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Steel Guitar

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Coronet, London, 1992
(price: 4.99; 260 pages)
(first published in the USA by Delacorte Press, 1991)

dedication: In loving memory of Peter Haber, H Wesley Brinkley, Dennis Schuetz

The blurb on the back:

Dee Willis is a star. A blues singer whose latest album was a double-platinum seller. She's a property, surrounded by a growing coterie of execs, minders, managers and all manner of hangers-on.
But Dee and Carlotta go way back. Back to pre-electric, pre-historic college days, playing and singing together, sharing friends and laughter. Until they shared one friend too many and Dee left town with Carlotta's newly ex-husband Cal.
And now Dee is back - and in trouble. A missing mutual friend, a blackmailing letter and a dead bass player in her bed.
Private eye Carlotta finds herself investigating all their yesterdays together. And finds the old hurts are all there just waiting to be reopened.

'Sensitive gutsy Carlotta is the swordarm of feminism, the girl for the Nineties' - The Observer
'Fans of early Warshawski will find a suitable 90s replacement in the finely-drawn form of ... Carlotta Carlyle' -
Time Out

What is it about detectives and rock music? We already knew from Performance that rock stars attracted dubious criminal types, but it was in the 1970s that detectives really started getting involved in the music industry: Johnny Cash starred in an episode of Columbo, whilst Alice Cooper turned up as himself in an episode of The Snoop Sisters (remember them?) and Inspector Wexford had a go at a pop festival in Some Lie and Some Die. Now Carlotta Carlyle's getting mixed up with a Bonnie Raitt-type blues singer named Dee Willis. Maybe the seedy side of the business attracts investigators. Or maybe detective writers fancy nicking a bit of glamour for themselves.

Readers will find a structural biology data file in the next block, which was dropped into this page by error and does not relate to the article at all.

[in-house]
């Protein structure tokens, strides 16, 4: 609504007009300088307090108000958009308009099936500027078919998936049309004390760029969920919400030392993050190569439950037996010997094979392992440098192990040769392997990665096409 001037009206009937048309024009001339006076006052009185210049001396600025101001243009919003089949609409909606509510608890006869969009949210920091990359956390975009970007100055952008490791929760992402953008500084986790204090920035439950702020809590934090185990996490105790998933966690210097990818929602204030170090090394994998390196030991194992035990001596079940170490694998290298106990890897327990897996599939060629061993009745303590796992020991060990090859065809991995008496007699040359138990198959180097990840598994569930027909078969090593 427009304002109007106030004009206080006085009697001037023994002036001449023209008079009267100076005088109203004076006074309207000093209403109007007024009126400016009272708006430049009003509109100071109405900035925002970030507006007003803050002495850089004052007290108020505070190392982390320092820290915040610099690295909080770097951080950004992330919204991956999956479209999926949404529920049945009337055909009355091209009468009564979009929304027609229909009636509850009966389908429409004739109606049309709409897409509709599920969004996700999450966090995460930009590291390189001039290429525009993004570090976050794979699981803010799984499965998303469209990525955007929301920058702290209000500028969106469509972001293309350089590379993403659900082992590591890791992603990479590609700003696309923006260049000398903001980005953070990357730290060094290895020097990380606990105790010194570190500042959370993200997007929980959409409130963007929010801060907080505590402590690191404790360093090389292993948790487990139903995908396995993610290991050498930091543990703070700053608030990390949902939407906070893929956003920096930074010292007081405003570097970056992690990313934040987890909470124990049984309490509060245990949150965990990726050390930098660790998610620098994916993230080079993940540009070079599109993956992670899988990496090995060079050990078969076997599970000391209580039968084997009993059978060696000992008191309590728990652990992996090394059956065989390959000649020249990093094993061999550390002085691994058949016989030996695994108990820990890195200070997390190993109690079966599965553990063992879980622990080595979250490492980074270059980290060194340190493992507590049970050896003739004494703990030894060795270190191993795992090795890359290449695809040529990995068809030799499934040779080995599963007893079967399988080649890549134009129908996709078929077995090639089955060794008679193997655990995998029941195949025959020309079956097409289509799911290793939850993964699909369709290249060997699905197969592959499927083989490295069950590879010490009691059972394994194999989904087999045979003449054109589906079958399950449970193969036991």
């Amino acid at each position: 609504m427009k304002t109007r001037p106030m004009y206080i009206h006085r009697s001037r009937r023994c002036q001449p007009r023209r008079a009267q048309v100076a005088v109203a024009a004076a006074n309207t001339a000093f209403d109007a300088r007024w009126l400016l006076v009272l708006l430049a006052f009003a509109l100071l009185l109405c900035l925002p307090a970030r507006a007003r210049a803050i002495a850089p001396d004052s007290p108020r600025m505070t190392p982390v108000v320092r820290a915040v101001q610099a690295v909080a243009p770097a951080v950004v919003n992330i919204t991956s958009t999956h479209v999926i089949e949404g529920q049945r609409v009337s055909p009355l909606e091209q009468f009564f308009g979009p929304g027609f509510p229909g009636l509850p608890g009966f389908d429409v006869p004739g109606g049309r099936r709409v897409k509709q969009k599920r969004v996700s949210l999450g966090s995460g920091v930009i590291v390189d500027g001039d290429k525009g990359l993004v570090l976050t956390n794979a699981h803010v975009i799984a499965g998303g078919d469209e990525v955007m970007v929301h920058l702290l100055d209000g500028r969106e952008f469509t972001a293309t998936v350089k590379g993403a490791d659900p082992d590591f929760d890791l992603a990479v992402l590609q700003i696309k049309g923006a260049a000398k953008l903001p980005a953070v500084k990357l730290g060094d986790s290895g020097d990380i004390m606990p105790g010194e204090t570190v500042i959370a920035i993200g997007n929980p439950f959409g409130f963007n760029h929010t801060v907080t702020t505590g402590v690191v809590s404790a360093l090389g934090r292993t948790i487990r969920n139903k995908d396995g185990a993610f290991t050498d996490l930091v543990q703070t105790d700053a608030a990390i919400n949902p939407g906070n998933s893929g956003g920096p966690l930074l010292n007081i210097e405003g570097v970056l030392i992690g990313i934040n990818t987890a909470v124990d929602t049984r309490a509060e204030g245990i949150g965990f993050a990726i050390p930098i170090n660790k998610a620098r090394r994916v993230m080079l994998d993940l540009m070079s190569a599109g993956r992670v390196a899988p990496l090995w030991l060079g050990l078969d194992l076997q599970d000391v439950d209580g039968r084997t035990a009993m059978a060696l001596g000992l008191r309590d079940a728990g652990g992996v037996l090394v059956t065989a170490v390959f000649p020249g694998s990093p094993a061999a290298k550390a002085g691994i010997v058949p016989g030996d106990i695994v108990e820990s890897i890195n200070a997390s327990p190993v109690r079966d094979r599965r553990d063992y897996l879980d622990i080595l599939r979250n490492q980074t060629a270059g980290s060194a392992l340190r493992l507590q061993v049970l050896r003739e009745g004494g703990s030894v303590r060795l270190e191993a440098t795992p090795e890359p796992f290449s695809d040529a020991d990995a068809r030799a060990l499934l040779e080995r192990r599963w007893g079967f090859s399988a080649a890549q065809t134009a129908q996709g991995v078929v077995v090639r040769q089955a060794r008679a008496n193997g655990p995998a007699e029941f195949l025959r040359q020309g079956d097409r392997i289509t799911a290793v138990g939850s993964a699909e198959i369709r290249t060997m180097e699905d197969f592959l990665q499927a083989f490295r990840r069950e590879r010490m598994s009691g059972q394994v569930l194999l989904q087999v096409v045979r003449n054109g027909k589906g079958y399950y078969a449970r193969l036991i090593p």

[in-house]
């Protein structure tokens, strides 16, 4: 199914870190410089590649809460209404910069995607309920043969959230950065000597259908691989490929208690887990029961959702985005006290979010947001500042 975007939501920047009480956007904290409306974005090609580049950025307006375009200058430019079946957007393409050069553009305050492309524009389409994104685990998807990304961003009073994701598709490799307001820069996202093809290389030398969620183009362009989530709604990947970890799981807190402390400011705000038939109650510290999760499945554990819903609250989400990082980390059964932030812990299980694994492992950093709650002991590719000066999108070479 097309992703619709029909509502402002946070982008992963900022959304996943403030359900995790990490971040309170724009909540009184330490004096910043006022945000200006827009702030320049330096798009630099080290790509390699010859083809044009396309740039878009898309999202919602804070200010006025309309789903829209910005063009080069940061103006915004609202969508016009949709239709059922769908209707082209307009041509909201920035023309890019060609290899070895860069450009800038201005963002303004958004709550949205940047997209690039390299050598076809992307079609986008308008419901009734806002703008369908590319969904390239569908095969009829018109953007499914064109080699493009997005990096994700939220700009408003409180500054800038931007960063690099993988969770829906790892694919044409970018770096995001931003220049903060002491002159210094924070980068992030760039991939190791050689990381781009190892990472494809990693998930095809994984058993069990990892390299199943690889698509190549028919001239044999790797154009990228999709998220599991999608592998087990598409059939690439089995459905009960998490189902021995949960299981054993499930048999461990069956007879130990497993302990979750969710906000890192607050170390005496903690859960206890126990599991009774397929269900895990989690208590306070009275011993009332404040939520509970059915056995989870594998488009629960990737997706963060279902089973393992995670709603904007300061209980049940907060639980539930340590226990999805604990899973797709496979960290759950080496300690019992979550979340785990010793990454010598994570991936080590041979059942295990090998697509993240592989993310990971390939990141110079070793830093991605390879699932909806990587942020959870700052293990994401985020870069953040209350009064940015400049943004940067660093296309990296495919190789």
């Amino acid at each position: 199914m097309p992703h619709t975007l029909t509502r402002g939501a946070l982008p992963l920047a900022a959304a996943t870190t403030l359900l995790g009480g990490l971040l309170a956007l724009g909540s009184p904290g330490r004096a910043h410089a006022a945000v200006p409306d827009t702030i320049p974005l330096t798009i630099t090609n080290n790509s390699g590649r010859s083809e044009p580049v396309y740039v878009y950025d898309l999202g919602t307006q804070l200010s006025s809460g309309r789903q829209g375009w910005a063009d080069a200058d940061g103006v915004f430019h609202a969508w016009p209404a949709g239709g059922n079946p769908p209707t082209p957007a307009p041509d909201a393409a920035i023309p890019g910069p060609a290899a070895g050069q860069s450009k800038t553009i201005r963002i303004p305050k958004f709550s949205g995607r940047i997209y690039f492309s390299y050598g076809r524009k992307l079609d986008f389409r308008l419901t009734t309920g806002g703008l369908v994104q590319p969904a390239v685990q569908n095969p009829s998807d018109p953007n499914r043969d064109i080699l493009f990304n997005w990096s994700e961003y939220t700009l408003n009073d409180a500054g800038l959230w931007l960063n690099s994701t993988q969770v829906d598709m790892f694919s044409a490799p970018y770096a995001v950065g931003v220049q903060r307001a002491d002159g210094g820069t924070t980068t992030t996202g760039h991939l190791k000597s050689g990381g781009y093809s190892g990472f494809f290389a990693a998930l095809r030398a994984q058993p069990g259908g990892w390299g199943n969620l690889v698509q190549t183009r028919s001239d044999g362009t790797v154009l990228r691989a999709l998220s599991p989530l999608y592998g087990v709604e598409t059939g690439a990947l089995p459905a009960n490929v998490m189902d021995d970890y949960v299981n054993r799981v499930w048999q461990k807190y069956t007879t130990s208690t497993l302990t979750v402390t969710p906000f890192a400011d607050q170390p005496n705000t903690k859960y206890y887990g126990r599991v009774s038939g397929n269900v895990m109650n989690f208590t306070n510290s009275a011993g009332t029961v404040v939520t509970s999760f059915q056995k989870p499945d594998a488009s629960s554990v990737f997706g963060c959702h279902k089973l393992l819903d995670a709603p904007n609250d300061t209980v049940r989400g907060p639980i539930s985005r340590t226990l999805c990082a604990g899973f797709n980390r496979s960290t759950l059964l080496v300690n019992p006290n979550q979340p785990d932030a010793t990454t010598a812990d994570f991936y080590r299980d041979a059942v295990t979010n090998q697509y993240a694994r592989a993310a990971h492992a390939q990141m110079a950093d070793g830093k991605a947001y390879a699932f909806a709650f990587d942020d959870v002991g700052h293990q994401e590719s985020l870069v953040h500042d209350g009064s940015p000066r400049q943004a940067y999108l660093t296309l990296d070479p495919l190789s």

Whatever, this is a neat little book if you like modern American crime fiction. Even if you don't, you'll recognise decent writing when you read it. Like Platinum Blues there's a copyright dispute going on, and - while it may not have the sheer fun and pace of that novel - there's also a political agenda about the position of women in the rock industry, which makes some sharp points.


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